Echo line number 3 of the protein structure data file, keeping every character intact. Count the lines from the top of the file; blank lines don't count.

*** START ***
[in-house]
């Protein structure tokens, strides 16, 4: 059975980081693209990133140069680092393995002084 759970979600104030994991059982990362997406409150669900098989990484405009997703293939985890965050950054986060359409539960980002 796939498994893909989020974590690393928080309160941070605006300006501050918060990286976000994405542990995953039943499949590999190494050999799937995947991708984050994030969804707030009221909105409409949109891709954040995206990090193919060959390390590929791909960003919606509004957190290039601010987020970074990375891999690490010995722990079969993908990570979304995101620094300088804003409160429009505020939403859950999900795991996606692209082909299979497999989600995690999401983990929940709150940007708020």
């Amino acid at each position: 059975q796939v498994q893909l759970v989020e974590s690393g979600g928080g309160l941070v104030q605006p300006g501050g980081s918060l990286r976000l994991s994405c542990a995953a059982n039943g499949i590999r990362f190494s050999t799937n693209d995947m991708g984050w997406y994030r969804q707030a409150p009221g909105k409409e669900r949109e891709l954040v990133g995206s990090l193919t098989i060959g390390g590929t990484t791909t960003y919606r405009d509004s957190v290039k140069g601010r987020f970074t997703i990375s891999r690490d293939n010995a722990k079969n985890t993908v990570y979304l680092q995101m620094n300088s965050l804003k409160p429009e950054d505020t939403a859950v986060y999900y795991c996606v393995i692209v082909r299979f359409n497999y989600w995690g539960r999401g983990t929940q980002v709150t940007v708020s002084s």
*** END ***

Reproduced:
């Amino acid at each position: 059975q796939v498994q893909l759970v989020e974590s690393g979600g928080g309160l941070v104030q605006p300006g501050g980081s918060l990286r976000l994991s994405c542990a995953a059982n039943g499949i590999r990362f190494s050999t799937n693209d995947m991708g984050w997406y994030r969804q707030a409150p009221g909105k409409e669900r949109e891709l954040v990133g995206s990090l193919t098989i060959g390390g590929t990484t791909t960003y919606r405009d509004s957190v290039k140069g601010r987020f970074t997703i990375s891999r690490d293939n010995a722990k079969n985890t993908v990570y979304l680092q995101m620094n300088s965050l804003k409160p429009e950054d505020t939403a859950v986060y999900y795991c996606v393995i692209v082909r299979f359409n497999y989600w995690g539960r999401g983990t929940q980002v709150t940007v708020s002084s």